"My Aunt Donna ain't no fuzzy."

I’ve searched this entire week for peace. I know that the normal process of getting older is losing people that you love dearly. But my Aunt Donna was one of the most influential people in my life, from the time I was born. I feel like there’s a giant hole in the world now. She was my protector, my savior, my discipline, my motivator, my confidence. She taught me to love photography and cameras, my love of crafting and making shit with my hands…and she was the funniest person in my life.

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She ran a beauty salon out of our house. I was an orphan and so were my 2 siblings. We were orphaned frequently, sometimes my mom would just leave us in apartments and call my Aunt Donna to “come get us, she was leaving.” Aunt Donna would drive hours, like Steve McQueen in a Dodge Caravan to save us…

Girl Scout camp, 1985

Girl Scout camp, 1985

She put me in school, fixed my hair, made me pose for pictures and told me to be confident:

“Get out there in your swimming suit, don’t let them stop you. I’m gonna get my fat ass out there! I don’t care what anybody thinks.”

She became a girl scout troop leader because I needed one. She was THE BEST girl scout troop leader there ever was…she had a giant van for all of her felt and glitter, she took us on amazing trips and taught us to make everything. I was so proud to call her my aunt. When I was drowning, she saved me—from the shore. When I was smart-mouthing, she chased me down. I was young and thought she was too big to catch me, but she defied her size in every way. She could outrun me at 12. She could out-swim me my whole life.

When my brother needed her, she saved him, repeatedly.

The day my family broke apart forever — it was Aunt Donna that saved my sister from foster care. She dropped everything and ran to fight to keep my sister in the family. I always looked up to her and not just because she was radiant with the world’s perfect tan and not one hair was ever out of place. I looked up to her because she had a heart of gold and a bitingly funny sense of humor. Because she cared about everyone, but with her charismatic gruff exterior.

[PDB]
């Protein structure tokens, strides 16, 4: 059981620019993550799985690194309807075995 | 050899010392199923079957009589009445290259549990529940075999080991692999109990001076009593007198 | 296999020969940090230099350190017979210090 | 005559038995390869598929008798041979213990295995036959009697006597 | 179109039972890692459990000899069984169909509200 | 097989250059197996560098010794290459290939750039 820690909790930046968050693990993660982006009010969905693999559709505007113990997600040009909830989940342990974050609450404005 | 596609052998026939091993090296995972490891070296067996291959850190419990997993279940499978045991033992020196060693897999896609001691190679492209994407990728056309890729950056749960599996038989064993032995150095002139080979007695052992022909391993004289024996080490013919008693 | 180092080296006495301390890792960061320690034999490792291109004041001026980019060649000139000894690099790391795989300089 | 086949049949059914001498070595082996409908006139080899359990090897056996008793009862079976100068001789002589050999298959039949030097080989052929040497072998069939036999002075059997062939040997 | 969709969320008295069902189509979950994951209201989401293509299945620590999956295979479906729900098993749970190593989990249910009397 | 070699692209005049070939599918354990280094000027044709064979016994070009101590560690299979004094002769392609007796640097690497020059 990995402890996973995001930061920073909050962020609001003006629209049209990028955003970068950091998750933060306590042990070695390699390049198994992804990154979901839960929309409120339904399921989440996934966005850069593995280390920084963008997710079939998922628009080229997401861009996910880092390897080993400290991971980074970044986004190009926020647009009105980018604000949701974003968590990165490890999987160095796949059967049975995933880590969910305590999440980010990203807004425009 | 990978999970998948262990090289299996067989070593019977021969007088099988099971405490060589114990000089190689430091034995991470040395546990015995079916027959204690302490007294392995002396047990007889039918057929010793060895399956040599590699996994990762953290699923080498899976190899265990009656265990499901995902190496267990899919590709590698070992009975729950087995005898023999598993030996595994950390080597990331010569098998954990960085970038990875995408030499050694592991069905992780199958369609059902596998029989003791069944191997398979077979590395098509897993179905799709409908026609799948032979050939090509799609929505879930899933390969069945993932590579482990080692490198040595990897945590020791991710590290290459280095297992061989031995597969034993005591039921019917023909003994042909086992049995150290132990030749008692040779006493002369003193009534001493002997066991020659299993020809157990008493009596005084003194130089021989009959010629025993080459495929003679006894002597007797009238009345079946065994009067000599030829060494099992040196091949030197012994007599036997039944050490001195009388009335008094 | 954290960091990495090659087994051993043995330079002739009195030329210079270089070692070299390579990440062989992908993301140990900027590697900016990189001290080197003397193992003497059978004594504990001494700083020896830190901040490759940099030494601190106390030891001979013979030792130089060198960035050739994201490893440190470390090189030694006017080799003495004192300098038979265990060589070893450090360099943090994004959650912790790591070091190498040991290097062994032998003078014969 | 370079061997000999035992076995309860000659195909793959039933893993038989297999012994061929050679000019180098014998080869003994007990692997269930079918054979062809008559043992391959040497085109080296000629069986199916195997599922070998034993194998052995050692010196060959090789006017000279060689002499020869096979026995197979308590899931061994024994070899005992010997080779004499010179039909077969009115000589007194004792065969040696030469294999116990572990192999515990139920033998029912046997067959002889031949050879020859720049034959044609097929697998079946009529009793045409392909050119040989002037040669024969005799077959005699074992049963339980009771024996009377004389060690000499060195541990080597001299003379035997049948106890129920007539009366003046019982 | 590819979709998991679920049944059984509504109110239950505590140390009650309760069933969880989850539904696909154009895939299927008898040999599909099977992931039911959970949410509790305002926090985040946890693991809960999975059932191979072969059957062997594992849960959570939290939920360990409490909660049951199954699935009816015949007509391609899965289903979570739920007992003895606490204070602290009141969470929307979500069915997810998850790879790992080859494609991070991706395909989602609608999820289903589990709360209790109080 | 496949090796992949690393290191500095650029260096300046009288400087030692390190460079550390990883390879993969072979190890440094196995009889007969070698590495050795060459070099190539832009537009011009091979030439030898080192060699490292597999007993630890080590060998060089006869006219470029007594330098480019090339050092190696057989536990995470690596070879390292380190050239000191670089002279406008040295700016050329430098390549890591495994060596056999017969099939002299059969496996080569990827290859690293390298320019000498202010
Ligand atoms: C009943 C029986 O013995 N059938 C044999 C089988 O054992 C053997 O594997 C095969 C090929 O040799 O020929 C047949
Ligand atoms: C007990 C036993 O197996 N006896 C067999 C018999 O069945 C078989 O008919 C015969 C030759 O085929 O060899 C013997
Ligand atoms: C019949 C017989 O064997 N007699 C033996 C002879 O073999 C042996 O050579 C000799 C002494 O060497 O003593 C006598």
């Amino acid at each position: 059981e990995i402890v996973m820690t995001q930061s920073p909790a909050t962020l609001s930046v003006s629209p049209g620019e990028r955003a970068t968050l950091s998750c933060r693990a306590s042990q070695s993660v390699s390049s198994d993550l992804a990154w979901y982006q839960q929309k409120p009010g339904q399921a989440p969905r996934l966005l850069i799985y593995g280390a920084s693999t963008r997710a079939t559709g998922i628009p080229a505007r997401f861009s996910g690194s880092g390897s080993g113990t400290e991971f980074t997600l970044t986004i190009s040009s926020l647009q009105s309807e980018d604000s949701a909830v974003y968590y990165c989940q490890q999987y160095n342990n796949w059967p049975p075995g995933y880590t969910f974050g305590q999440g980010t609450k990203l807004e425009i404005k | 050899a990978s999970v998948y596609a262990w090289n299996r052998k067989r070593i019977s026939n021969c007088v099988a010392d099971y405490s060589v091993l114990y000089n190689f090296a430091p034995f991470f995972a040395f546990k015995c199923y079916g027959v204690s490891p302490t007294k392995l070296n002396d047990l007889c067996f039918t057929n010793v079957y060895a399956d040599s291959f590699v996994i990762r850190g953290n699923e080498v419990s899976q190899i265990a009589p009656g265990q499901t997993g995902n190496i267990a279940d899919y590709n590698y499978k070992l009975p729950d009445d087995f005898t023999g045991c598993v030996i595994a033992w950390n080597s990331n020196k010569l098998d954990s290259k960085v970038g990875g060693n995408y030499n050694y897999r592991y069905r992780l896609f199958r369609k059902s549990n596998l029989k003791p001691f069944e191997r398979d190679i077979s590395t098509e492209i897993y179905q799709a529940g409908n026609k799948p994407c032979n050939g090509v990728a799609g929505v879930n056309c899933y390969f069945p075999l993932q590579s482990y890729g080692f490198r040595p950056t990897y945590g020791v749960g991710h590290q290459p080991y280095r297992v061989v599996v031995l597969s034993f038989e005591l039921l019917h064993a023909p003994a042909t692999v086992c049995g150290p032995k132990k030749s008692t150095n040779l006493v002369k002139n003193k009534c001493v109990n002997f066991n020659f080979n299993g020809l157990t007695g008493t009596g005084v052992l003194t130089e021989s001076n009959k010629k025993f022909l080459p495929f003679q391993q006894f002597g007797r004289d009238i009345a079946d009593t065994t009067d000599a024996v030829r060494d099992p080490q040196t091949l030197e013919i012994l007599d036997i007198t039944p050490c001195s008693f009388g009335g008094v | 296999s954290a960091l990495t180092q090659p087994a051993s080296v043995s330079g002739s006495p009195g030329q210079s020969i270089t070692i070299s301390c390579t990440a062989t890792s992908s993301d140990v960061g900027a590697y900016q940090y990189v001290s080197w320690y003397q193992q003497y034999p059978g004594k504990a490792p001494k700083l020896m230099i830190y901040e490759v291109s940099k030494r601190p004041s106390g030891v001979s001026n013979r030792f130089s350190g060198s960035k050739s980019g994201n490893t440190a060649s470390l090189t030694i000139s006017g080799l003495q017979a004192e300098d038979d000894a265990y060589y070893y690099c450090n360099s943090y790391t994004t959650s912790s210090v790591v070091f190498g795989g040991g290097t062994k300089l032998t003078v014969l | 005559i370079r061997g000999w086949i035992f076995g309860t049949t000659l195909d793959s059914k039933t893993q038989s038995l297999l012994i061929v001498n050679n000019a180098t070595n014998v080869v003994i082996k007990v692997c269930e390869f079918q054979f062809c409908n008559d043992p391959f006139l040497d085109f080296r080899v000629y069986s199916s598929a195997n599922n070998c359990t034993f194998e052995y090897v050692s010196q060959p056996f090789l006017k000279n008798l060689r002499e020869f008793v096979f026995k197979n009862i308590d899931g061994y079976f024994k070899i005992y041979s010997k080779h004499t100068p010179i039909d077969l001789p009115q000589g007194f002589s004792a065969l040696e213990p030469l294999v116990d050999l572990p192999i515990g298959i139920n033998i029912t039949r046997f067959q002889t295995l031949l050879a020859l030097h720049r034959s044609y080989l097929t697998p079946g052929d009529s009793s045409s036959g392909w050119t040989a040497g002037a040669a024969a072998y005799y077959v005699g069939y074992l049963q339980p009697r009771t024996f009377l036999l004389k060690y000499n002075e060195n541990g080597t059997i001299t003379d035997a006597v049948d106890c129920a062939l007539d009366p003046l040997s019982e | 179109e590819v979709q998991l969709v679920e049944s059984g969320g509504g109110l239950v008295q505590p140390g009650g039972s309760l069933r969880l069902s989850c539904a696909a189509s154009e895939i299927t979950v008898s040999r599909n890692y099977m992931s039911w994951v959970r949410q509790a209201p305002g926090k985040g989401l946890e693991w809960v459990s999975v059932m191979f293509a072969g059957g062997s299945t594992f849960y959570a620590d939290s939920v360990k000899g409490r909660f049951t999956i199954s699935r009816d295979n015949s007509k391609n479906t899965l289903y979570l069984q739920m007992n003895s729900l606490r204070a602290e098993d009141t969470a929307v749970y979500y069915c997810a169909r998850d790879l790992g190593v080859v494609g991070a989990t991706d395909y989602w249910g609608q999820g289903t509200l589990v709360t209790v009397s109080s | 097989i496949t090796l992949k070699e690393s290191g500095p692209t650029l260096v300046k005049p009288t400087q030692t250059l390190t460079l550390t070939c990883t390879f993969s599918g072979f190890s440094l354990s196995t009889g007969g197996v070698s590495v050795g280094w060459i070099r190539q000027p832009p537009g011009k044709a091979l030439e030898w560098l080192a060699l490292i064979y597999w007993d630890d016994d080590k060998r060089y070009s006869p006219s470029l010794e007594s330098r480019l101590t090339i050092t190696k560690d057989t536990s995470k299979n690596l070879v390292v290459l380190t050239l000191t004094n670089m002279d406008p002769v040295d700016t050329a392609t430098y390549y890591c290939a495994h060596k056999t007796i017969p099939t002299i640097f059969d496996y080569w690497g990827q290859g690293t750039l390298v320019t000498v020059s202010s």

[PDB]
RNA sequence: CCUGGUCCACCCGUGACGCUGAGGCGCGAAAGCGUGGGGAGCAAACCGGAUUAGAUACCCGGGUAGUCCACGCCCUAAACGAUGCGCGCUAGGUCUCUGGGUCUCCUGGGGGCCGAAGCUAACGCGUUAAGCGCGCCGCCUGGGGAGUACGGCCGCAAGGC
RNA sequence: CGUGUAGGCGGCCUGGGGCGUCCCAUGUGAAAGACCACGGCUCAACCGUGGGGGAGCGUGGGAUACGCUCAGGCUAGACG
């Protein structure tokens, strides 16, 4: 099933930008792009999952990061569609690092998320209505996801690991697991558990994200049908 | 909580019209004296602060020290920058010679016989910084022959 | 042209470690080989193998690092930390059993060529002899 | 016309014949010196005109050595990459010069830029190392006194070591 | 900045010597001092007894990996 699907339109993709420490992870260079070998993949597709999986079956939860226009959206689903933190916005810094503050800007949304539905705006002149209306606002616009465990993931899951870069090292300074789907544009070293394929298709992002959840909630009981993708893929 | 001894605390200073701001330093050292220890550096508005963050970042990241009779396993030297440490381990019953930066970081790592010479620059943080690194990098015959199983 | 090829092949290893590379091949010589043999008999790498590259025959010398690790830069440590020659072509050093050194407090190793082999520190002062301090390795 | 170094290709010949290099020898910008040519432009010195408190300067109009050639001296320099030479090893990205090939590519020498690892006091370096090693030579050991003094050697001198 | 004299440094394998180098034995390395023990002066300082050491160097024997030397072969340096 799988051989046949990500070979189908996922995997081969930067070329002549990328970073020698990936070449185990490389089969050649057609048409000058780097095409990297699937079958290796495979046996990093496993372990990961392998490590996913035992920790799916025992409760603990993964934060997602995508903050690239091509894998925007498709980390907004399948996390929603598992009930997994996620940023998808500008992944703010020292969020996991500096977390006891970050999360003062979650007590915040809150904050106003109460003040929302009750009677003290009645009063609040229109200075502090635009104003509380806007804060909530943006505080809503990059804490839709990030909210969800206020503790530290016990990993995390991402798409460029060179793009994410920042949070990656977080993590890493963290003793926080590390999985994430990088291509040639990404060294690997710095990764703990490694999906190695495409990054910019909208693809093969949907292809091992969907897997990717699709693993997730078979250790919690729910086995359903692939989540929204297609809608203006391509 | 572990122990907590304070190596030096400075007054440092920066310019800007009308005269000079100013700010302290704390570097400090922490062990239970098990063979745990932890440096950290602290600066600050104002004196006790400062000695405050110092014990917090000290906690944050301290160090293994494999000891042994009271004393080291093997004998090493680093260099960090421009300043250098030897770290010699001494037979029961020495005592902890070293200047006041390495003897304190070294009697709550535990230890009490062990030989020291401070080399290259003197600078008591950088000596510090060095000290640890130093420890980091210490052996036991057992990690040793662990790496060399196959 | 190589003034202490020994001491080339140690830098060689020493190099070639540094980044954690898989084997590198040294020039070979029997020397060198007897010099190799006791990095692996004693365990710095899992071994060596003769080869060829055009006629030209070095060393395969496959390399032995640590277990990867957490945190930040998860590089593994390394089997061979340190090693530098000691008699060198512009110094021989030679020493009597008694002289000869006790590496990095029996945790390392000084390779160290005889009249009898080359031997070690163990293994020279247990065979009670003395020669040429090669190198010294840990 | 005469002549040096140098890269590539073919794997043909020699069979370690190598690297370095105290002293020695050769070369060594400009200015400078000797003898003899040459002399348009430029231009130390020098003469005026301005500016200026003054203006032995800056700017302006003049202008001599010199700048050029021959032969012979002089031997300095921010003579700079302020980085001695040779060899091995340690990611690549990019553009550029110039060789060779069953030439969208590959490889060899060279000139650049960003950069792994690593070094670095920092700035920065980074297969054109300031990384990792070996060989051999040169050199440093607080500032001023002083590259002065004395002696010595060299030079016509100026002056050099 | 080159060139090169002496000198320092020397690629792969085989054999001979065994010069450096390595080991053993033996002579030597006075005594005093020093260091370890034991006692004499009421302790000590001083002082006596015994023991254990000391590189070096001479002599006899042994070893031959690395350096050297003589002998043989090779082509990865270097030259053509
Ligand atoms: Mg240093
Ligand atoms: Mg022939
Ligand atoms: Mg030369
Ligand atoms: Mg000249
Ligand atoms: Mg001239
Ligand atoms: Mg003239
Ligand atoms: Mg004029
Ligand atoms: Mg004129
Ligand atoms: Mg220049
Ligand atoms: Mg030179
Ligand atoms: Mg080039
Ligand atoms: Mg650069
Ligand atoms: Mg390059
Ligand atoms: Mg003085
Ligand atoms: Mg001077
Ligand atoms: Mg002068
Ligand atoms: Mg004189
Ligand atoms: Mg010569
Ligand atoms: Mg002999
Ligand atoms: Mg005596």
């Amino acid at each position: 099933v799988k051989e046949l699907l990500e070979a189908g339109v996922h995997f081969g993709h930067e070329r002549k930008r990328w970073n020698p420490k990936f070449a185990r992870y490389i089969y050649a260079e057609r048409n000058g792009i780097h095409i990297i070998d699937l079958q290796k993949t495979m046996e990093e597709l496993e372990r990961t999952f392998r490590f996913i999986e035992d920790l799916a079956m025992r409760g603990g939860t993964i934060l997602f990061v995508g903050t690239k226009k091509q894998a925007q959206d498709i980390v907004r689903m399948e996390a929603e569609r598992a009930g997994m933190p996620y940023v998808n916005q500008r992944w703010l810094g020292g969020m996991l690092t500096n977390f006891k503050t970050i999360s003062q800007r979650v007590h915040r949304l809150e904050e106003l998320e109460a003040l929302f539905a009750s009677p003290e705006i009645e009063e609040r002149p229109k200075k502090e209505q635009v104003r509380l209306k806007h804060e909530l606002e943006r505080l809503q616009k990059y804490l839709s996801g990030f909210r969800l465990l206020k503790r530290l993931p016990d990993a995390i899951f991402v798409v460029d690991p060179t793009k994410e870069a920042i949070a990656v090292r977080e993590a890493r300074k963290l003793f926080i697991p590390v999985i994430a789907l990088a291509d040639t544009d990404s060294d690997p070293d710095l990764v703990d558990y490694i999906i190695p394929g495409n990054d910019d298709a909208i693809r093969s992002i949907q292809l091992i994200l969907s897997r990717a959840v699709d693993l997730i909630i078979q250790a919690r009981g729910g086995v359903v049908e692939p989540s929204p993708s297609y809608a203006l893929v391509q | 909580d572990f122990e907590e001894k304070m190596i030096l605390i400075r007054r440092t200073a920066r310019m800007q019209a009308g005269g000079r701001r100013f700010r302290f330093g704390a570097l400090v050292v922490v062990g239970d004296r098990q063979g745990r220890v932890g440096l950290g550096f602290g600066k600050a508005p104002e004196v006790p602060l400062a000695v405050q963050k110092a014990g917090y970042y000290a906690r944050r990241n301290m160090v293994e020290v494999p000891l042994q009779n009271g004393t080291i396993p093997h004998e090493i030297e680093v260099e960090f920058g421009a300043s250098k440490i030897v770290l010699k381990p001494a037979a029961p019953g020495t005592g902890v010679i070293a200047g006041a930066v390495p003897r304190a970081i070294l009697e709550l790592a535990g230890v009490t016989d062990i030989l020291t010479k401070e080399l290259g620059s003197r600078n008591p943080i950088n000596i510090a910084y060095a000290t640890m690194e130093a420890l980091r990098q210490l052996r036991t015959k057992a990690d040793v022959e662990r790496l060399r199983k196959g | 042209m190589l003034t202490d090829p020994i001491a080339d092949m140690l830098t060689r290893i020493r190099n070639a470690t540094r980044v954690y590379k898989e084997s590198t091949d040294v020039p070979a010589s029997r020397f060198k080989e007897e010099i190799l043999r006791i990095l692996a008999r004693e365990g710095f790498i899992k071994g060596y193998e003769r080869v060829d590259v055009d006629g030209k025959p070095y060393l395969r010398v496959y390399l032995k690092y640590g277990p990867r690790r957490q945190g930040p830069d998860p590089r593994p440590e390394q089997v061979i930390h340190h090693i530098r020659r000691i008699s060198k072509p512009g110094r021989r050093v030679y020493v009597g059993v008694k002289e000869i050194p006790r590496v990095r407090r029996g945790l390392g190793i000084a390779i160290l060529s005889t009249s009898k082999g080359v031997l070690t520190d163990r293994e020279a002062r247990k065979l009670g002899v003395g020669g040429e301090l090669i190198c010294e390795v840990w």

She gathered the family around her table like it was her job. She brought happiness into my life every time I saw her…and that is why I feel so terribly guilty for not being there to lay her to rest today. She was always there for me. Always.

But I’ve battled my demons all week, the same demons that I was trapped with as a child in this 40 year battle—my mom and my grandma. The four of us have gone around this circle for so long. I had to end it here. My mom has ruined every funeral she’s ever attended and even some that she didn’t attend…I absolutely could not risk being the reason for a scene at my Aunt Donna’s. I had to give my family the respect she deserves. All she ever wanted for me was to get out of that bullshit…So I will say goodbye to her in my own way. But in a way that she would appreciate, working on a crazy craft building set for my job. That’s the girl scout she made…

I love you so much, Aunt Donna. You are the fabric of every part of who I am.

Thank you for always saving me and for teaching me how to use a camera. It’s sooooo much of the person behind the lens. Thanks for lighting my life.

**This is one of my favorite moments. Clearly my exposure was off, but it’s still one of my favorite memories. Her photo and mine, with Uncle D over my shoulder. Forever.